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Back to Section One | Back to Arts & Entertainment
posted Friday, June 11, 2010 - Volume 38 Issue 24
Kooza a journey into pure fantasy
Arts & Entertainment
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Kooza a journey into pure fantasy

by Eric Andrews-Katz - SGN Contributing Writer

Cirque du Soleil's
Kooza
Marymoor Park
Through
July 11


As the musical Barnum states: "Just to say the word electrifies: 'Circus!'" and nowhere is this truer than at Cirque du Soleil. The latest show just opened under the big tent at Marymoor Park, and if the costumes don't bewitch you, the amazing feats of aerial acrobatics and contortionism will. This incarnation is called Kooza, which is derived from the Sanskrit word for "box," but thinking outside of "the box" is only one aspect of how Cirque du Soleil works.

The storyline is deliberately minimalistic to enhance the visual spectacle that has become Cirque's signature. The Innocent is a young child who is lead through a fantasy kingdom by a creature called The Trickster. Here he finds The King, a burlesque harlequin with two fools, who are all dedicated to finding and keeping The King's crown. Along the way, The Innocent is shown a dream world of fantasy with unique creatures and stunning visuals.

Subjects of the kingdom appear in colorful costumes and begin to spin a world of enchantment. The land includes contortionists who twist their bodies into what can only be described as a human Rubik's cube. Human towers (three people high) are constructed atop giant balls rolling about the stage. As the people-pillars tumble, they fly through the air and bounce on trampoline tarps stretched taut by other members of the land. Trapeze artists spiral high above the ground with nothing but gravity between themselves and the earth below. High-wire performers balance on tightropes above the heads of those watching. Four performers ride bicycles and show the sheer definition of what can only be described as perfect balance. But it is in the Land of the Dancing Skeletons that the audience is treated to the most spectacular and gravitational defiance. Among costumes that shame the best New Orleans Mardi Gras, The Innocent finds himself presented with The Wheel of Death.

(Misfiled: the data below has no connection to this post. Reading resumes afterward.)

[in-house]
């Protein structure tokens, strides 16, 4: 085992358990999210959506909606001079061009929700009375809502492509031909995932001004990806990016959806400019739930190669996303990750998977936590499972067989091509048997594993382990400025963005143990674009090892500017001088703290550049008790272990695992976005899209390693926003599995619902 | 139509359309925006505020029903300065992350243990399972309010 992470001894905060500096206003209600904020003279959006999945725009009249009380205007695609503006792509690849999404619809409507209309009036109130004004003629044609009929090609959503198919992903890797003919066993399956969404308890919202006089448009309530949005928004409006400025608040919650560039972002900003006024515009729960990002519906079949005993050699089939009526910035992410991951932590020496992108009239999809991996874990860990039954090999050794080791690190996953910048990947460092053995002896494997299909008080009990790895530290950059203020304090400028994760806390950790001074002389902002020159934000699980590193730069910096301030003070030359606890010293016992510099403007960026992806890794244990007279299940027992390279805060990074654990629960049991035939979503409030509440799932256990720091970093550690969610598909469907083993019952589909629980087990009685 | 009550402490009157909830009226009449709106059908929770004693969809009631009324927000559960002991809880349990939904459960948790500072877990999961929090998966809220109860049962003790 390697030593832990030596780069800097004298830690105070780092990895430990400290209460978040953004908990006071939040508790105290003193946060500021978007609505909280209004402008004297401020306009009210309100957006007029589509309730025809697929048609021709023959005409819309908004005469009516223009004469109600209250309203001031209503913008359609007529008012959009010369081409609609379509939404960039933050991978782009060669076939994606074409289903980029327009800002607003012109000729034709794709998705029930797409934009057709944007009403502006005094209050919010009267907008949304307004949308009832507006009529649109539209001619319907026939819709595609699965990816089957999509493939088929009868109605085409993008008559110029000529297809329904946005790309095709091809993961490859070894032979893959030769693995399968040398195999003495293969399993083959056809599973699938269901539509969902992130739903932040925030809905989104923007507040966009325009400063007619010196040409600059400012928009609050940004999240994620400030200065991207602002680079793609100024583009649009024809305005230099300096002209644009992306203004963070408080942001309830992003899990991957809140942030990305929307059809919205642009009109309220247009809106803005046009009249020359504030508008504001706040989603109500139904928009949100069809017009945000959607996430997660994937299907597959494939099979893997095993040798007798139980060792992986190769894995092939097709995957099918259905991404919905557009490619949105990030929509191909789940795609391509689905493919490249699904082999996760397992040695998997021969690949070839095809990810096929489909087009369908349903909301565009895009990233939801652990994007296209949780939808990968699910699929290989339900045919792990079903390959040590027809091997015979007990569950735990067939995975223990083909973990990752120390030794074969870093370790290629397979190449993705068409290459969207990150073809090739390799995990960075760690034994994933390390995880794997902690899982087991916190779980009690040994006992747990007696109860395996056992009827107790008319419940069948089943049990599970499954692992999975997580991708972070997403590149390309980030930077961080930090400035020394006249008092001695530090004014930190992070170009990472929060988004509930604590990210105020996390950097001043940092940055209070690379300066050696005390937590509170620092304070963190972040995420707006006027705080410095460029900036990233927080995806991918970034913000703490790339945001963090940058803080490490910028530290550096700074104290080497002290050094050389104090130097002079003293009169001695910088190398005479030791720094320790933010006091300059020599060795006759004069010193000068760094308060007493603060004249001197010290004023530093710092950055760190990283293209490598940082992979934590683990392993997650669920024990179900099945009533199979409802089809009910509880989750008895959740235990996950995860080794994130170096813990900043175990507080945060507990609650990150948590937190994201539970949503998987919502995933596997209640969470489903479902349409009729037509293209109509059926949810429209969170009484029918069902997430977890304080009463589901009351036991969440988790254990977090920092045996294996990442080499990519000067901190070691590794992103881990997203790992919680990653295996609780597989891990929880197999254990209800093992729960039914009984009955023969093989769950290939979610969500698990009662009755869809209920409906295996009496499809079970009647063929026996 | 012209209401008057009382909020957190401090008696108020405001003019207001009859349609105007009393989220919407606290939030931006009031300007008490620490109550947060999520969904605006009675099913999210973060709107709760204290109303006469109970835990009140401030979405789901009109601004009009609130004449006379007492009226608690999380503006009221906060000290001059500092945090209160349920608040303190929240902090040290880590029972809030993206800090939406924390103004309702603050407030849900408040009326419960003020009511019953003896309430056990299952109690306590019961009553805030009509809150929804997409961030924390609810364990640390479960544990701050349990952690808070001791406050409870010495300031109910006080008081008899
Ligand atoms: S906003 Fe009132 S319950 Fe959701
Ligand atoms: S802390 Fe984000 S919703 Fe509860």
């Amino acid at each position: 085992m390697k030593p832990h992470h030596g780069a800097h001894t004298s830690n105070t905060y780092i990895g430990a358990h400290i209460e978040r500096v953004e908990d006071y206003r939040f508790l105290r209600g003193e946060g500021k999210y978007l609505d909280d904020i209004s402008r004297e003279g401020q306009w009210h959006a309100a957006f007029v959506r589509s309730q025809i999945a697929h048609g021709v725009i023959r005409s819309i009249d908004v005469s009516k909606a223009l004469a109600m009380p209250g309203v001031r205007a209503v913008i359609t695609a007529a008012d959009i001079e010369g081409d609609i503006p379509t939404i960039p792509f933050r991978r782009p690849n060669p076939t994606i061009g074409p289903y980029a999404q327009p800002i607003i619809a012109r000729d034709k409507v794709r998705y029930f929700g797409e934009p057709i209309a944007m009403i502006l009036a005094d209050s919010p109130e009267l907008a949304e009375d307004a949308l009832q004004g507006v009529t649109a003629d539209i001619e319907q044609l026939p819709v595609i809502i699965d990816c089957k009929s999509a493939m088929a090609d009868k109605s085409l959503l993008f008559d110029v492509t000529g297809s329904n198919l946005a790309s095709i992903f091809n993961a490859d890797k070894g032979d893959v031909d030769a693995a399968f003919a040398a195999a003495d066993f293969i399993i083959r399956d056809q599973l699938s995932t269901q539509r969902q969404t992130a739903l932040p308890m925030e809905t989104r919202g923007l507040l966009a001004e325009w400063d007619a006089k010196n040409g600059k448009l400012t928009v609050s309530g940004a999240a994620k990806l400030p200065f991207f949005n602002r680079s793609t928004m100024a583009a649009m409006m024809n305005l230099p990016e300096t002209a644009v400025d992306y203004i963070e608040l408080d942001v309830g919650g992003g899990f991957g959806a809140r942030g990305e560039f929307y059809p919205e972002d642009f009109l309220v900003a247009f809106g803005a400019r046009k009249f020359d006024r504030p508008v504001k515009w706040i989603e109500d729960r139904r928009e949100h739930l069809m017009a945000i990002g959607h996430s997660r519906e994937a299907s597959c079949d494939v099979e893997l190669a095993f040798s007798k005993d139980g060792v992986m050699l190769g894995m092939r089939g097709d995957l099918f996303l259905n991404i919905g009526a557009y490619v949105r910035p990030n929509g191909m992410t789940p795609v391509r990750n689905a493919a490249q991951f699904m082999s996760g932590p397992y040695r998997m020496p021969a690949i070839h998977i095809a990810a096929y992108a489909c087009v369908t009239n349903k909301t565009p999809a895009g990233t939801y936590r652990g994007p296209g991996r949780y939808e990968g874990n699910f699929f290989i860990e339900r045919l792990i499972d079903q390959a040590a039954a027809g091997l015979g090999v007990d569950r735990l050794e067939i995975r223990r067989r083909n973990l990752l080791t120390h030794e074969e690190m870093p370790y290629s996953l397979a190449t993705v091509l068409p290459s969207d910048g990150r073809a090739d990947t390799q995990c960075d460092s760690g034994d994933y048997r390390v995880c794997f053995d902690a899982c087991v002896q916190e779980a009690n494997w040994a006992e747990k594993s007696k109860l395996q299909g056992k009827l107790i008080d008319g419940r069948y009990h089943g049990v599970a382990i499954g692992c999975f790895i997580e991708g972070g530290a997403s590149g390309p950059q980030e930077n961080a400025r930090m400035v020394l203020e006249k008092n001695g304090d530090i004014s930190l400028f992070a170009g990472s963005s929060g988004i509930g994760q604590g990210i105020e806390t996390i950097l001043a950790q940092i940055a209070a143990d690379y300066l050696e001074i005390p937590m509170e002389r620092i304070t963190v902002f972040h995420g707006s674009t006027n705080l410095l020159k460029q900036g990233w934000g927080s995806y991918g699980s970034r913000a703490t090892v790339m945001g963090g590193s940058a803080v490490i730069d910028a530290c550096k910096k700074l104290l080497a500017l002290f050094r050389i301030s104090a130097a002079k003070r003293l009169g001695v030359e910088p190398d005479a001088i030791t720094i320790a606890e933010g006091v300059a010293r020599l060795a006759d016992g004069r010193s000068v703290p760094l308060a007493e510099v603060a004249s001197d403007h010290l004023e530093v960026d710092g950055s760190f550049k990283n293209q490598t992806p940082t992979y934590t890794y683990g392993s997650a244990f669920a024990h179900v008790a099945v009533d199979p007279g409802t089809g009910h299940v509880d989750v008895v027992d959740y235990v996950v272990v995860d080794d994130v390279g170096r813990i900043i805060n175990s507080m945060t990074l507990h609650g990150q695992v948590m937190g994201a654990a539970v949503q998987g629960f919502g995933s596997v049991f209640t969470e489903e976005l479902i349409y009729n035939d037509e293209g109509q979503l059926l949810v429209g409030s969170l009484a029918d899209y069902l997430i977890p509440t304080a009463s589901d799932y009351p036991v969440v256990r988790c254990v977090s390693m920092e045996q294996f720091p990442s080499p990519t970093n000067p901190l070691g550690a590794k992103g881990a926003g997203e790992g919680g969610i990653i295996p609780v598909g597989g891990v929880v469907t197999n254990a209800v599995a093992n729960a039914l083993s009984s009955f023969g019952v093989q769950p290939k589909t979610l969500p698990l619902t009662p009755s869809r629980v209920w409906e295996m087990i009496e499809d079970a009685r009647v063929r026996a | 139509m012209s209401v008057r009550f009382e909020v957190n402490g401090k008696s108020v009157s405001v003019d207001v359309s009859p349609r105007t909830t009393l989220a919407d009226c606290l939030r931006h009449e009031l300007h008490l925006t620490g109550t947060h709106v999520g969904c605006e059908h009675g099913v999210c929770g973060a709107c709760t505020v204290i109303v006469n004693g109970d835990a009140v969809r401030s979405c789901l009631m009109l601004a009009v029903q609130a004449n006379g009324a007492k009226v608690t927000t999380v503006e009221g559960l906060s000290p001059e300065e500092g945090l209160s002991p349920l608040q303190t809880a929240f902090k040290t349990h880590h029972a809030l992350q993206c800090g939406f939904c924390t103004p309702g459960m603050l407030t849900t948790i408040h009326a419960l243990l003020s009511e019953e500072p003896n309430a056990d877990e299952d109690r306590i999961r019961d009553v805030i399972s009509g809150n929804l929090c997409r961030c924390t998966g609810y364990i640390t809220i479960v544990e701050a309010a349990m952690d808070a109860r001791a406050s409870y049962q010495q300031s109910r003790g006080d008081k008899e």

Arguably one of the most astonishing acts Cirque du Soleil has ever presented, The Wheel of Death is a marvelous wonder. Lowered from the ceiling with great pomp and circumstance, the wheel is shaped like a baby's rattle with two large "hamster wheels" at either end. Two men dressed like carnivále demons appear and take their places on either end, entering the giant wheels. The speed of the wheel is fueled completely by human power, and as these men start running and spinning their wheels - literally - the entire display turns on an axis. Jumping from inside to outside - and back - of their spinning wheels, these men thumb their noses at gravity with what can only be described as death-defying assuredness, evoking smashing applause and audible sounds of wonder from the audience.

But Cirque du Soleil isn't only about heart-stopping acts of sheer visual delight; there are plenty of comedic scenes to entertain younger (or even younger at heart) audience members, as well. The Cirque clowns are highly entertaining, and unlike American circus clowns, they don't hide behind heavily painted faces with scary fixed expressions. Since most of the people working at Cirque are presented in costumes (including concession stand attendees and souvenir sellers), it is often difficult to figure out who the clowns are before they have roped you into being part of their act - and it's all in good fun. Pretending to be ushers, they purposely lead people to the wrong seats as well as taking them on long treks, crossing over and circling the perimeters of the stage before seating the guests. Yellow caution tape is tied around audience members by people dressed as stagehands. While the clowns do present some buffoonery, it is all done on a higher level than 30 passengers exiting a compact car or thrown buckets of water that becomes paper confetti.

Keeping with its previous reputations, Cirque du Soleil is an incredible show not to be missed. As Irving Berlin wrote, "The costumes, the scenery, the makeup, the props & there is NO business like show business" - and no show business like Cirque du Soleil.

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